The mobile revolution has delivered new efficiencies and experiences to brands and consumers alike, but most of benefits have remained out of reach for small businesses and local industries. Part of the problem is that of scale: mobile advertising platforms allow you to target certain demographics, but those ads shoot out indiscriminately and unaware of a user's location.
That’s all about to change. At a recent San Francisco tech conference sponsored by Morgan Stanley, Google’s Chief Business Officer Nikesh Arora said that we’re on the cusp of another mobile revolution in which the number of companies who advertise on mobile will vastly expand.
"The desktop world took the world of advertisers from tens of thousands to a few million. I think as we go forward, that a few million becomes tens of millions as mobility becomes more relevant."
– Nikesh Arora at the 2014 Morgan Stanley Technology, Media and Telecom Conference.
It seems intuitive, but the reality is that small businesses have been locked out of the mobile marketing sphere. This is mostly due to infrastructure problems, but for the first time it’s being identified and addressed. We recently talked about a Google initiative that aims to bring programmatic buying into the local news space. That project seems to be just one of many that Google plans to roll out over the coming year, although they’re hardly the only tech titan making inroads into local mobile advertising.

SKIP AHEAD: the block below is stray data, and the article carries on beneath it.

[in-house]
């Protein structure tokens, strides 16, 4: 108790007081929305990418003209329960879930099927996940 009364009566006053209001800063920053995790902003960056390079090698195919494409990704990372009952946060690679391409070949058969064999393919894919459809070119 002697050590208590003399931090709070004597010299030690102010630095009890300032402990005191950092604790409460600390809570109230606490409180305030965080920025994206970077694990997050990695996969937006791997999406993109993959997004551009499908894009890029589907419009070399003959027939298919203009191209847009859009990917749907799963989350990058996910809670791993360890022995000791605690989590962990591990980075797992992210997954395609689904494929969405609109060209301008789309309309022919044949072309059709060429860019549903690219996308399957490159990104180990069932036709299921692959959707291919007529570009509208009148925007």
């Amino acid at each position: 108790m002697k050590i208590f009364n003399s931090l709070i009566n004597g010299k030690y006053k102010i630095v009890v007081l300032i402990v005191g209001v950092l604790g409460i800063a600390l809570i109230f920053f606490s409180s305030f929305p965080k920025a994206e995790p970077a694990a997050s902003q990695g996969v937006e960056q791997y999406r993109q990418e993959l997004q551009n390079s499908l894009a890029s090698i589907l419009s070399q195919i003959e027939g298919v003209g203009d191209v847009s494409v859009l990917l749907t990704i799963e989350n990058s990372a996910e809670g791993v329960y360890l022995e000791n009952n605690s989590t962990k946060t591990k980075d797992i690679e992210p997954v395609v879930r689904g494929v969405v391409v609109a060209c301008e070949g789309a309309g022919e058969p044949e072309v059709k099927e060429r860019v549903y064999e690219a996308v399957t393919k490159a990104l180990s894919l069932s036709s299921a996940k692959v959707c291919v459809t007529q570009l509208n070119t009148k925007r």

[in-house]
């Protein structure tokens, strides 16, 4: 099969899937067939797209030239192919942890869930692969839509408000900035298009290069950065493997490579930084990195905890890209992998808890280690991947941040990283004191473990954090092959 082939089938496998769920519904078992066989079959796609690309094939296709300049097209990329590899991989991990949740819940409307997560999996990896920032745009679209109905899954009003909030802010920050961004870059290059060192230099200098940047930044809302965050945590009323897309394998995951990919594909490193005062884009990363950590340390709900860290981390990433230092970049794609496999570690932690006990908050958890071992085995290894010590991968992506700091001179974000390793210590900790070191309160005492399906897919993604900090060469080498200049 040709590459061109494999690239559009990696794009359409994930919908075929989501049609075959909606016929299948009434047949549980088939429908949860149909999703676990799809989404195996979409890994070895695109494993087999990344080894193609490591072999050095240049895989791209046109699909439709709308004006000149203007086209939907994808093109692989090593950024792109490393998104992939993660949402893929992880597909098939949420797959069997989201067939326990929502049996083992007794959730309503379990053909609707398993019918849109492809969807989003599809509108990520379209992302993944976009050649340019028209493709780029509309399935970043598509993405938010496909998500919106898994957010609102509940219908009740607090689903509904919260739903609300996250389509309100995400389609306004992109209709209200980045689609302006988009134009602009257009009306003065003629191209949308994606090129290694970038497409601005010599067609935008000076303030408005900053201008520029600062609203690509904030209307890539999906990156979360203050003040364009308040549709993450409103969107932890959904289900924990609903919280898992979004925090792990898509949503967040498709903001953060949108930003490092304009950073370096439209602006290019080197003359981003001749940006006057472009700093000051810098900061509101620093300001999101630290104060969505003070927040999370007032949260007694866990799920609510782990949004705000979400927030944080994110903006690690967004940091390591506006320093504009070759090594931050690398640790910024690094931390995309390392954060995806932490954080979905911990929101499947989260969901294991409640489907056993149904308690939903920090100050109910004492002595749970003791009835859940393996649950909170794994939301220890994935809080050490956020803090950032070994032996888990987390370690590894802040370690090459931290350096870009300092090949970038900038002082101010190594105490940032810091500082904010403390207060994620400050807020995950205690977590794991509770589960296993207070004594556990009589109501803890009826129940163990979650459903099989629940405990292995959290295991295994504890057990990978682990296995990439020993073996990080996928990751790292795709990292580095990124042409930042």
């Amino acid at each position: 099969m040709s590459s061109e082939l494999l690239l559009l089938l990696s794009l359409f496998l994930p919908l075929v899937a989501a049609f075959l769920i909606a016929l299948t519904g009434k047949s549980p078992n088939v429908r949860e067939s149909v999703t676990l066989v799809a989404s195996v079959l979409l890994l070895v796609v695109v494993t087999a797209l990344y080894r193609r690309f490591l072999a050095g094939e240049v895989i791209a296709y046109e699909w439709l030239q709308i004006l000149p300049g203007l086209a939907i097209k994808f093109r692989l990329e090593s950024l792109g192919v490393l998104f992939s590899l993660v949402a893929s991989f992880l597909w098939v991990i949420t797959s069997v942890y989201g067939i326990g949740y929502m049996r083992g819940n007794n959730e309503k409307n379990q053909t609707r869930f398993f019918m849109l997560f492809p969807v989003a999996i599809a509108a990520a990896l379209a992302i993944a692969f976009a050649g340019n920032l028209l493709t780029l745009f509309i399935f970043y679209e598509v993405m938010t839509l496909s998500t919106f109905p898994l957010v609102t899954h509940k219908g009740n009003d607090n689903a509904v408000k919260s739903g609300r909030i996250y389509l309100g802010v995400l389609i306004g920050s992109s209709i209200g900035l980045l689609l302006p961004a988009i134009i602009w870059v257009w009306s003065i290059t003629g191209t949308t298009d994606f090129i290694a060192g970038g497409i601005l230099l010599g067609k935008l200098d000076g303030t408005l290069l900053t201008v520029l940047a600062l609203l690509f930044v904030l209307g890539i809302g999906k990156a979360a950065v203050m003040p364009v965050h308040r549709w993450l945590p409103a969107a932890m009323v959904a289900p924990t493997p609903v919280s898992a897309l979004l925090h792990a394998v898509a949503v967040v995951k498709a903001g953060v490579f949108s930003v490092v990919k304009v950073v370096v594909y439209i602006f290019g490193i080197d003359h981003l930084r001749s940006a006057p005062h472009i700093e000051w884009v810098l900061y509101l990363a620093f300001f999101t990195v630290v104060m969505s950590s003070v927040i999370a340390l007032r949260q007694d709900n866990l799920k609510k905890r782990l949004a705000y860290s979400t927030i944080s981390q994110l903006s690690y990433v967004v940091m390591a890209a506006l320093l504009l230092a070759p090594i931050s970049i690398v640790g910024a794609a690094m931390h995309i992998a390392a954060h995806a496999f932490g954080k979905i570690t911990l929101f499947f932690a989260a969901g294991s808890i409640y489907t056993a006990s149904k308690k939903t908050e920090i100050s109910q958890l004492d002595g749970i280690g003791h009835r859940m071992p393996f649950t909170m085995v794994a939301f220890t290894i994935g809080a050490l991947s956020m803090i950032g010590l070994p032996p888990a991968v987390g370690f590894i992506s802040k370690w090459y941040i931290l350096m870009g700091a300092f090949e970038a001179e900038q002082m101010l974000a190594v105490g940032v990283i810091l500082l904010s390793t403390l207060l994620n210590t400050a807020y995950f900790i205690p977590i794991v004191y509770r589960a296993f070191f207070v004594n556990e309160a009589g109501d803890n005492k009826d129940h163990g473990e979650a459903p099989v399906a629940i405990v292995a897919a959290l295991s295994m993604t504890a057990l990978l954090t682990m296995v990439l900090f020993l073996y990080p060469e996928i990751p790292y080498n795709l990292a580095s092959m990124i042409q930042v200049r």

For evidence of where the tech sector sees mobile going, just look at the Yelp and Yahoo deal and the partnership between Foursquare and Bing. Facebook, too, could capitalize on its purchase of WhatsApp by introducing a mobile payment system that will let you swap money with friends or purchase a cup of coffee from your local Starbucks. All of this points to a major role for small businesses in the future of mobile.
It’s still early, but we can expect to see a major push by Google, Yahoo, Facebook, and others to roll out easy-to-use platforms that allow small businesses to target their ads based on location. Perhaps there will be some new platform that goes beyond the mere delivery of ads and helps local businesses get their messages across more effectively than the current system. However it works out, one thing is sure: the local mobile revolution is only just beginning.